Franck Amsallem – Franck Amsallem sings, Vol II
(FRAM OO2. CD Review by Frank Griffith)
Jazz singers didn’t really emerging onto the forefront of the music until well into the 1940s with stylists like Frank Sinatra, Billie Holiday, Ella Fitzgerald, Sarah Vaughan and Mel Torme. Since then the tide has completely turned, and singers are the most popular leading lights in jazz today. Or, as the cynic would have it: “how many singers does it take to sing Black Coffee? Apparently all of them”.
Moving along quickly, the internationally recognised French jazz pianist, composer and arranger, Frank Amsallem, born in Algeria, raised in Nice and – after two decades in the US – currently resident in Paris, has released his second vocal CD which features an ecclectic collection of largely American popular standards along with Jobim’s Dindi and the leader’s own Paris Remains in My Heart. Franck’s eloquent, yet propulsively emotive and striking piano is joined by the sturdy but lyrically sensitive basswork of Sylvain Romano and the subtly driving drumming of Canadian émigré, Karl Jannuska.
What I find the most special and unique about this offering is the perfectly matched trident of original arrangements, trio concept and fluid vocals throughout. The equal sharing of these three disparate components bring about a winning alchemy resulting in a musical sum greatly outreaching its parts.
Amsallem’s voice is free of pretence and the need to “jazzify” or unnecessarily affect or decorate the written theme, both melodically and lyrically. Essentially delivering the song as the composer intended while taking many liberties with the harmonies and rhythmic undercurrents. Both of which are very much the province and preserve of an arranger of which Amsallem is one of the highest order. Excellent examples of this are on the slower more ruminative songs like Tadd Dameron’s If You Could See Me Now Johnny Green’s Body and Soul and Henry Mancini’s Two For The Road, all of which score highly from Franck’s understated interpretations.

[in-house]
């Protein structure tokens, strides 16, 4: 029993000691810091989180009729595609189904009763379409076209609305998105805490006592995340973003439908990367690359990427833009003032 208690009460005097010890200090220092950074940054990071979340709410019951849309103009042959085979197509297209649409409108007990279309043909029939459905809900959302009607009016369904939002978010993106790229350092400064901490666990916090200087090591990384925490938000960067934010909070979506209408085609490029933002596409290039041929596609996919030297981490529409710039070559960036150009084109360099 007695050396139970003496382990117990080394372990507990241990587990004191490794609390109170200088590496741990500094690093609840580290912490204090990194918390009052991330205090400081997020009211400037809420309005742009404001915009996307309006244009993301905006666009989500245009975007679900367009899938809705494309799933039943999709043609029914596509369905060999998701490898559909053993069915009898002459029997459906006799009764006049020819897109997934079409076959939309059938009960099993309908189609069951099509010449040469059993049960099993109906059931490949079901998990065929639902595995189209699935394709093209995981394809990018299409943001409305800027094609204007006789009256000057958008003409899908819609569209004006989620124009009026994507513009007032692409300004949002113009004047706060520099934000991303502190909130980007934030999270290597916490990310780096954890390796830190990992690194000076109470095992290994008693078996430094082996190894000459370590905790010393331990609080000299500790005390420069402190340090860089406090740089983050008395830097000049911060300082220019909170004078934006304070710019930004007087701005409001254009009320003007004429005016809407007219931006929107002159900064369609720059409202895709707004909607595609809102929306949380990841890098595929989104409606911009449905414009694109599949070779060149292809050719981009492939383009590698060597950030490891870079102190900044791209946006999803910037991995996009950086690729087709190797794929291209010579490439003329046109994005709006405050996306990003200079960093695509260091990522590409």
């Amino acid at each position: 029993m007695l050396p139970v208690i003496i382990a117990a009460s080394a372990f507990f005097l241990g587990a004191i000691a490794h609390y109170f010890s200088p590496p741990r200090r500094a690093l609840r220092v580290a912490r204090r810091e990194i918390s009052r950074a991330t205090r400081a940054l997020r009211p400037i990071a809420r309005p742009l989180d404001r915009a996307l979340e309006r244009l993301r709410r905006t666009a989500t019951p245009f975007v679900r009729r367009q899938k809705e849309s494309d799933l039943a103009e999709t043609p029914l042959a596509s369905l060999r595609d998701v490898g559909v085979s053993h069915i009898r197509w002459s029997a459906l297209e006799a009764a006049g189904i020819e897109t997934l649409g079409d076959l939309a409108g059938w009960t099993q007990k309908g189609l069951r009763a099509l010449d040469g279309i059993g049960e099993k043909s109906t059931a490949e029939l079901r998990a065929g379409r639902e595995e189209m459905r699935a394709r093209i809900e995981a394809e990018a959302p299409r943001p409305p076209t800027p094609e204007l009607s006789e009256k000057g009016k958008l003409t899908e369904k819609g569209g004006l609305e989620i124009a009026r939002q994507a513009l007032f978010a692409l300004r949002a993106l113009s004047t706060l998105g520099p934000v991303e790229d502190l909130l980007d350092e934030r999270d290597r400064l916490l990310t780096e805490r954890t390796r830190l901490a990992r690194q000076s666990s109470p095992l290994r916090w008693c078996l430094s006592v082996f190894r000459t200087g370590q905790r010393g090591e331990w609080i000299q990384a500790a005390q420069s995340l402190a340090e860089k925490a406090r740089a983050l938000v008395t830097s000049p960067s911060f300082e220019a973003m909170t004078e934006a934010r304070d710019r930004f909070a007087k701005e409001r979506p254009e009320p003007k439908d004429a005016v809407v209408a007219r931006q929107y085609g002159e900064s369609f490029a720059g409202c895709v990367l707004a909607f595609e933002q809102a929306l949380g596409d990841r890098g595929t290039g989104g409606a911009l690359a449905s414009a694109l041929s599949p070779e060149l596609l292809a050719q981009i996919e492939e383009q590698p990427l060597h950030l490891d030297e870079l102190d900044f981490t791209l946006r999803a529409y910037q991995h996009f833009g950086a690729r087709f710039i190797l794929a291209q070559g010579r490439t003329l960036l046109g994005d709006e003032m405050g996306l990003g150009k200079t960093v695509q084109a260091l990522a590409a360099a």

It is my contention that the two most important aspects of a jazz singers’ craft are their rhythmical treatment of the melody and lyric, and the sound and tonal colour of the voice to suit the song’s message. Amsallem captures this to the hilt and effectively sums up his approach with a sentence from his brief liner note. “Indeed, unlike many of my contemporaries, I adore singers and their songs”. Indeed, indeed.
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